3. A ton of settings through dip switches
  4. DC
I love this little thing but I needed a 20pin power extender cable in my case to get it to fit. Though it is tiny it was pressing against one of my RAM chips and I wasn't comfortable with that. I was able to relocate it within the case to a spot I felt it fit better. This little thing has a ton of great settings to turn off and on at certain times after the ignition is turned on or off and much more.
M350 Universal enclosure mini-ITX BLACK case
Why this case?
Nothing particular here any case would have worked but this one is not to expensive is easy to mount, small, and has great air flow for cooling.
Shark. Model SHK840 8" Touch Screen LCD
Why this Monitor?
  1. Touchscreen!
  2. Cost, these are very inexpensive
  3. VGA hookup is easy, USB hookup for Touchscreen is easy
In retrospect I should have gone with the 10” for $50 more but I was afraid it would take up to much space. I was wrong the 8” is nice but 10” would have been great. These are available from several on line vendors they are cheap made in china but for my purpose was perfect. I have had 2 (without touchscreens) in my car for 2 years now and have not had any issues. I do not have glare issues in my cabin so this was fine for my purposes and the touchscreen works great with OpenCPN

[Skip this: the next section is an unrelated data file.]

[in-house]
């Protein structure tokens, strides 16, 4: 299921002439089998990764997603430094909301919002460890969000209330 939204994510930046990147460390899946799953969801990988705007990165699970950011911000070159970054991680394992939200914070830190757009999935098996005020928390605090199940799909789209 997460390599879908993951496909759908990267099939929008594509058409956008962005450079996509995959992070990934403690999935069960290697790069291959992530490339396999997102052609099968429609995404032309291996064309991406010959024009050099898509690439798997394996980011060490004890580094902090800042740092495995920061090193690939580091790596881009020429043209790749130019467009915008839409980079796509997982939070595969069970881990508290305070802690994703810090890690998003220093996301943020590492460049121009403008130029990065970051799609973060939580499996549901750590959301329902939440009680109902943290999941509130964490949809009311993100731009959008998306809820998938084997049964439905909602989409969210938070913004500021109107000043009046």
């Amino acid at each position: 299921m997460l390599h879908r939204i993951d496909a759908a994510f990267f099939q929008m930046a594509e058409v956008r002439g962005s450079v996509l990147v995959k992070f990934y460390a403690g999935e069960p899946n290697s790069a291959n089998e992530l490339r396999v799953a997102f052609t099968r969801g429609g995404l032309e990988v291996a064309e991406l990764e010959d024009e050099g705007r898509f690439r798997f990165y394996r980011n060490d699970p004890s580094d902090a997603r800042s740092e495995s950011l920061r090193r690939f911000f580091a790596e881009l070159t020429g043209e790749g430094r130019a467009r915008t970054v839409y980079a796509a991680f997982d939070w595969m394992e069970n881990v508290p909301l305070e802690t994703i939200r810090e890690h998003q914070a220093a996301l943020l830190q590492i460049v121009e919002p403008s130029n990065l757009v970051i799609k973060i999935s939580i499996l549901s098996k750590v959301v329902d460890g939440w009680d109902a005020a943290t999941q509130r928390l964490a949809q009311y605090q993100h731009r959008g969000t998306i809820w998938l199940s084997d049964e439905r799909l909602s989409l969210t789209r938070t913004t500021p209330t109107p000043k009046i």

BU-353: GlobalSat BU-353 WaterProof USB GPS Receiver (SiRF Star III)
Gotta have this! This GPS was easy to setup but I guess any would do. It would not be a very good nav computer without one of these
Windows 7 Ultimate OS
Why this OS?
I only went with Windows 7 because I had an extra Win7 Key. Had I not had a key I would have gone Linux and still may. I can throw a computer together in 5 minutes but I am a horrible programmer so I tend to lean towards windows more than I should I still may put in Linux it would have had an even faster boot up time and taken up much less HD space.
Other Hardware and Software:
jWIN Bluetooth Adapter JB-TH10159010301
any bluetooth dongle will do here. They are about 10-20 dollars and give you the ability to hook up a plethora of wireless devices including extra keyboard and mouse when needed
4 Port USB Hub
again the ability to plug in any number of things including an keyboard and mouse have this run to the navigation table I can also charge the iphone and any other USB chargeable items
Hippo Pro
Great little Iphone app it runs five bucks and gives the ability to use your iphones computer and touchscreen to control your computers mouse cursor and type. This needs a wireless network to work so can't really use it at sea unless you set up as an adhoc server on the computer but was great for setting the system up instead of using a bulky keyboard or the useless Windows7 touchscreen keyboard.
PicoPSU-80
little 80w Power Supply that u can run on AC I only used this when I was setting the system up at home but if you wish to go AC instead of DC this thing is perfect
40x40x10mm Fan
as much as I wanted to stay away from any moving parts the setup got a little to hot for me it was probably fine but adding this small fan helped air flow and does not draw much power at all so was worth it for the much cooler running temperature.


Now with the Motherboard I used I can easily run a DVI cable to the flybridge should I ever choose to invest in an exterior LCD. I also ran an HDMI cable to my 19” LCD TV so when I have the generator kicking and I want to view OpenCPN on the TV for chart plotting I can. Also should I choose to use a portable external HD I have a media center ready to go.